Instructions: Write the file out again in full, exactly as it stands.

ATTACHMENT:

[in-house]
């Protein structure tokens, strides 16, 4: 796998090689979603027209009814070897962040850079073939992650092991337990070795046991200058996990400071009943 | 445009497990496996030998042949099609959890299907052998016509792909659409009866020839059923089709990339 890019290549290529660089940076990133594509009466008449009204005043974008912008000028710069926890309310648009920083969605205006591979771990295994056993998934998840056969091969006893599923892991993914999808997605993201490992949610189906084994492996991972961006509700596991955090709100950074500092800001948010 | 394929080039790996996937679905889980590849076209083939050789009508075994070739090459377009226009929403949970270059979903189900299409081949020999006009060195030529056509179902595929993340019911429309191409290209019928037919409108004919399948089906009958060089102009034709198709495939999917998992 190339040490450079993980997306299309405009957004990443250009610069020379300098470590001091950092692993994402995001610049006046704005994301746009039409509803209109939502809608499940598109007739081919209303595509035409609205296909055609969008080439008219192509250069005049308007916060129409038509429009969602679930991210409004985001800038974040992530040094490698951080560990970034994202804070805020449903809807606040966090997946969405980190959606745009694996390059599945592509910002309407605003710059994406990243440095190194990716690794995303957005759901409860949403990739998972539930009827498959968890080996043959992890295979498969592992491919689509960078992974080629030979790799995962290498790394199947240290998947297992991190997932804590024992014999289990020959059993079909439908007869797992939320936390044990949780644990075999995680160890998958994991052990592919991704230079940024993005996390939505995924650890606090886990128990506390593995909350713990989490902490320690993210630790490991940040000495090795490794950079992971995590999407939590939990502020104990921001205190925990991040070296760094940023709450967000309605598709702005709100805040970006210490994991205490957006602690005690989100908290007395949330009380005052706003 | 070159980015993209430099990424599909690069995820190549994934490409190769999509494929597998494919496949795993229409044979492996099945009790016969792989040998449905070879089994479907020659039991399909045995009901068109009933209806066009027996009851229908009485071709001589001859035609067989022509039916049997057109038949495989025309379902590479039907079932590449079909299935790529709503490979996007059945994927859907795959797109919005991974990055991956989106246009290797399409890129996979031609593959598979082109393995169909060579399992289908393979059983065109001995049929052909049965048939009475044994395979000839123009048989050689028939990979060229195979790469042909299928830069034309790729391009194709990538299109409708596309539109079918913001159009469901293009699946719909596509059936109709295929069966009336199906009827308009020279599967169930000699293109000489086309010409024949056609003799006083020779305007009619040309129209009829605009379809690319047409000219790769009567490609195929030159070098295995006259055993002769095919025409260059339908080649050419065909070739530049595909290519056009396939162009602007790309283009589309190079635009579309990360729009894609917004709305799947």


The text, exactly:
[in-house]
């Protein structure tokens, strides 16, 4: 796998090689979603027209009814070897962040850079073939992650092991337990070795046991200058996990400071009943 | 445009497990496996030998042949099609959890299907052998016509792909659409009866020839059923089709990339 890019290549290529660089940076990133594509009466008449009204005043974008912008000028710069926890309310648009920083969605205006591979771990295994056993998934998840056969091969006893599923892991993914999808997605993201490992949610189906084994492996991972961006509700596991955090709100950074500092800001948010 | 394929080039790996996937679905889980590849076209083939050789009508075994070739090459377009226009929403949970270059979903189900299409081949020999006009060195030529056509179902595929993340019911429309191409290209019928037919409108004919399948089906009958060089102009034709198709495939999917998992 190339040490450079993980997306299309405009957004990443250009610069020379300098470590001091950092692993994402995001610049006046704005994301746009039409509803209109939502809608499940598109007739081919209303595509035409609205296909055609969008080439008219192509250069005049308007916060129409038509429009969602679930991210409004985001800038974040992530040094490698951080560990970034994202804070805020449903809807606040966090997946969405980190959606745009694996390059599945592509910002309407605003710059994406990243440095190194990716690794995303957005759901409860949403990739998972539930009827498959968890080996043959992890295979498969592992491919689509960078992974080629030979790799995962290498790394199947240290998947297992991190997932804590024992014999289990020959059993079909439908007869797992939320936390044990949780644990075999995680160890998958994991052990592919991704230079940024993005996390939505995924650890606090886990128990506390593995909350713990989490902490320690993210630790490991940040000495090795490794950079992971995590999407939590939990502020104990921001205190925990991040070296760094940023709450967000309605598709702005709100805040970006210490994991205490957006602690005690989100908290007395949330009380005052706003 | 070159980015993209430099990424599909690069995820190549994934490409190769999509494929597998494919496949795993229409044979492996099945009790016969792989040998449905070879089994479907020659039991399909045995009901068109009933209806066009027996009851229908009485071709001589001859035609067989022509039916049997057109038949495989025309379902590479039907079932590449079909299935790529709503490979996007059945994927859907795959797109919005991974990055991956989106246009290797399409890129996979031609593959598979082109393995169909060579399992289908393979059983065109001995049929052909049965048939009475044994395979000839123009048989050689028939990979060229195979790469042909299928830069034309790729391009194709990538299109409708596309539109079918913001159009469901293009699946719909596509059936109709295929069966009336199906009827308009020279599967169930000699293109000489086309010409024949056609003799006083020779305007009619040309129209009829605009379809690319047409000219790769009567490609195929030159070098295995006259055993002769095919025409260059339908080649050419065909070739530049595909290519056009396939162009602007790309283009589309190079635009579309990360729009894609917004709305799947």